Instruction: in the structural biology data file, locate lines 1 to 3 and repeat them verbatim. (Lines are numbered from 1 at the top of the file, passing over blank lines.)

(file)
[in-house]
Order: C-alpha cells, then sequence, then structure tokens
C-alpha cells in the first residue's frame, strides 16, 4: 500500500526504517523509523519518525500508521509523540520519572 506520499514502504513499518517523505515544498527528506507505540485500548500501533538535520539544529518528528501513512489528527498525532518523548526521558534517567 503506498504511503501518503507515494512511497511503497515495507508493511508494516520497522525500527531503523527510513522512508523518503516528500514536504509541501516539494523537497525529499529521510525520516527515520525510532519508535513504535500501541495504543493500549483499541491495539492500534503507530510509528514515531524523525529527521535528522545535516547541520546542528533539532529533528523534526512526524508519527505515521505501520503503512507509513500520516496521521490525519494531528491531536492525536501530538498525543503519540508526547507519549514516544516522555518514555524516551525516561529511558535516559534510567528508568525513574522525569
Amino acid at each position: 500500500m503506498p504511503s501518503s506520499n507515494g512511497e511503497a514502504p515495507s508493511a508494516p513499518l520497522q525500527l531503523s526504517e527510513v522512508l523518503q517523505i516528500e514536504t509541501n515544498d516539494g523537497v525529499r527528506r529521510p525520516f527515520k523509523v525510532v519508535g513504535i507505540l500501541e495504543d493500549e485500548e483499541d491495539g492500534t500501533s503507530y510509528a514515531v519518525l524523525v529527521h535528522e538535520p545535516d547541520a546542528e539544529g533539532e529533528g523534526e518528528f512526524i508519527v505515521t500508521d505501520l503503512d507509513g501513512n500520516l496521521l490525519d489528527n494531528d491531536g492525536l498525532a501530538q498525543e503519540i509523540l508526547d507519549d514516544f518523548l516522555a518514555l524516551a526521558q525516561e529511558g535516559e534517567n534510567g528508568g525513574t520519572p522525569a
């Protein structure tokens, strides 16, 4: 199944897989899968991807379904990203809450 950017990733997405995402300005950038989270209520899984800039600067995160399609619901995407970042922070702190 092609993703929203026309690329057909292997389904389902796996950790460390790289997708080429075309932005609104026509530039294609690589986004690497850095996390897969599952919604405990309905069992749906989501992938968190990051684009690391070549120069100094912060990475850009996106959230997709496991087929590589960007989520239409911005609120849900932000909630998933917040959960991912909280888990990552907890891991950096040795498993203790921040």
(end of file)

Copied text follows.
[in-house]
Order: C-alpha cells, then sequence, then structure tokens
C-alpha cells in the first residue's frame, strides 16, 4: 500500500526504517523509523519518525500508521509523540520519572 506520499514502504513499518517523505515544498527528506507505540485500548500501533538535520539544529518528528501513512489528527498525532518523548526521558534517567 503506498504511503501518503507515494512511497511503497515495507508493511508494516520497522525500527531503523527510513522512508523518503516528500514536504509541501516539494523537497525529499529521510525520516527515520525510532519508535513504535500501541495504543493500549483499541491495539492500534503507530510509528514515531524523525529527521535528522545535516547541520546542528533539532529533528523534526512526524508519527505515521505501520503503512507509513500520516496521521490525519494531528491531536492525536501530538498525543503519540508526547507519549514516544516522555518514555524516551525516561529511558535516559534510567528508568525513574522525569